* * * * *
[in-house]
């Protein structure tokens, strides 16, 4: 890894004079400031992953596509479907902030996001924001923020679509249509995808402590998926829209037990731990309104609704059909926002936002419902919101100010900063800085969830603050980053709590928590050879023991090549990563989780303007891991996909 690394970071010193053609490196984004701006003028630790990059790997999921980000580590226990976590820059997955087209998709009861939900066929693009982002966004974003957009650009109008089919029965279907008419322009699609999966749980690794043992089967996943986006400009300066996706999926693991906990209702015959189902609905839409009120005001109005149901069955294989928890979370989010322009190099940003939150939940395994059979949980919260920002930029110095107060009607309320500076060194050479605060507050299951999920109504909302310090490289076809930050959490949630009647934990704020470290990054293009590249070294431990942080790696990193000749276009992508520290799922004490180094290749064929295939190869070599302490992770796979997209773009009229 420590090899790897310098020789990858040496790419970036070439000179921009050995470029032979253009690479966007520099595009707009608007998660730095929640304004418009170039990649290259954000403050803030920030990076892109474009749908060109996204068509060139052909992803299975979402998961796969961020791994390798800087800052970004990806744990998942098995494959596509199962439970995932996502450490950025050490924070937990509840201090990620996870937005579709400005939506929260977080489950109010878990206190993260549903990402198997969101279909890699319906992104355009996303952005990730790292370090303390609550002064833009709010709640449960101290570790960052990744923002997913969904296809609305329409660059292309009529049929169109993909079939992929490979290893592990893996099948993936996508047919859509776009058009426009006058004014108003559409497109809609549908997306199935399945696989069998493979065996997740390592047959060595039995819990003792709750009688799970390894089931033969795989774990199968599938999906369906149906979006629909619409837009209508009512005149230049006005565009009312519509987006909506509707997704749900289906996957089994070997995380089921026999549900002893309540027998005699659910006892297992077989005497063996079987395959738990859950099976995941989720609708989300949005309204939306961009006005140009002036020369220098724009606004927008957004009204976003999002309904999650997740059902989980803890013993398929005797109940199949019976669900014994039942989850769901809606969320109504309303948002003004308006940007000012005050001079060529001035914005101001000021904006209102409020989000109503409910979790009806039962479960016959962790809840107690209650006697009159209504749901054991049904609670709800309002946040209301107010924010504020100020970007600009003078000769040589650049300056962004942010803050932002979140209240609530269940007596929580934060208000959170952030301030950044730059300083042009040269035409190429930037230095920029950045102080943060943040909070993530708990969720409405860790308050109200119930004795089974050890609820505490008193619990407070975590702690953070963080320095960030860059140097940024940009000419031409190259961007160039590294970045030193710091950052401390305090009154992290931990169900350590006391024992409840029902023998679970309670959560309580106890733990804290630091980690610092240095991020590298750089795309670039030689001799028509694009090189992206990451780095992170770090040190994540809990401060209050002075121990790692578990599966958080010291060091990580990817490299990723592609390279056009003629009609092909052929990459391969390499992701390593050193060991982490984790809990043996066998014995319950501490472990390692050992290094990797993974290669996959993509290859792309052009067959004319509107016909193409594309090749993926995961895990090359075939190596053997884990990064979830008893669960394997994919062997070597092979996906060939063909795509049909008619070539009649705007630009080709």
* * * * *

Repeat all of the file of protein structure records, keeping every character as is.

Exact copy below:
[in-house]
């Protein structure tokens, strides 16, 4: 890894004079400031992953596509479907902030996001924001923020679509249509995808402590998926829209037990731990309104609704059909926002936002419902919101100010900063800085969830603050980053709590928590050879023991090549990563989780303007891991996909 690394970071010193053609490196984004701006003028630790990059790997999921980000580590226990976590820059997955087209998709009861939900066929693009982002966004974003957009650009109008089919029965279907008419322009699609999966749980690794043992089967996943986006400009300066996706999926693991906990209702015959189902609905839409009120005001109005149901069955294989928890979370989010322009190099940003939150939940395994059979949980919260920002930029110095107060009607309320500076060194050479605060507050299951999920109504909302310090490289076809930050959490949630009647934990704020470290990054293009590249070294431990942080790696990193000749276009992508520290799922004490180094290749064929295939190869070599302490992770796979997209773009009229 420590090899790897310098020789990858040496790419970036070439000179921009050995470029032979253009690479966007520099595009707009608007998660730095929640304004418009170039990649290259954000403050803030920030990076892109474009749908060109996204068509060139052909992803299975979402998961796969961020791994390798800087800052970004990806744990998942098995494959596509199962439970995932996502450490950025050490924070937990509840201090990620996870937005579709400005939506929260977080489950109010878990206190993260549903990402198997969101279909890699319906992104355009996303952005990730790292370090303390609550002064833009709010709640449960101290570790960052990744923002997913969904296809609305329409660059292309009529049929169109993909079939992929490979290893592990893996099948993936996508047919859509776009058009426009006058004014108003559409497109809609549908997306199935399945696989069998493979065996997740390592047959060595039995819990003792709750009688799970390894089931033969795989774990199968599938999906369906149906979006629909619409837009209508009512005149230049006005565009009312519509987006909506509707997704749900289906996957089994070997995380089921026999549900002893309540027998005699659910006892297992077989005497063996079987395959738990859950099976995941989720609708989300949005309204939306961009006005140009002036020369220098724009606004927008957004009204976003999002309904999650997740059902989980803890013993398929005797109940199949019976669900014994039942989850769901809606969320109504309303948002003004308006940007000012005050001079060529001035914005101001000021904006209102409020989000109503409910979790009806039962479960016959962790809840107690209650006697009159209504749901054991049904609670709800309002946040209301107010924010504020100020970007600009003078000769040589650049300056962004942010803050932002979140209240609530269940007596929580934060208000959170952030301030950044730059300083042009040269035409190429930037230095920029950045102080943060943040909070993530708990969720409405860790308050109200119930004795089974050890609820505490008193619990407070975590702690953070963080320095960030860059140097940024940009000419031409190259961007160039590294970045030193710091950052401390305090009154992290931990169900350590006391024992409840029902023998679970309670959560309580106890733990804290630091980690610092240095991020590298750089795309670039030689001799028509694009090189992206990451780095992170770090040190994540809990401060209050002075121990790692578990599966958080010291060091990580990817490299990723592609390279056009003629009609092909052929990459391969390499992701390593050193060991982490984790809990043996066998014995319950501490472990390692050992290094990797993974290669996959993509290859792309052009067959004319509107016909193409594309090749993926995961895990090359075939190596053997884990990064979830008893669960394997994919062997070597092979996906060939063909795509049909008619070539009649705007630009080709």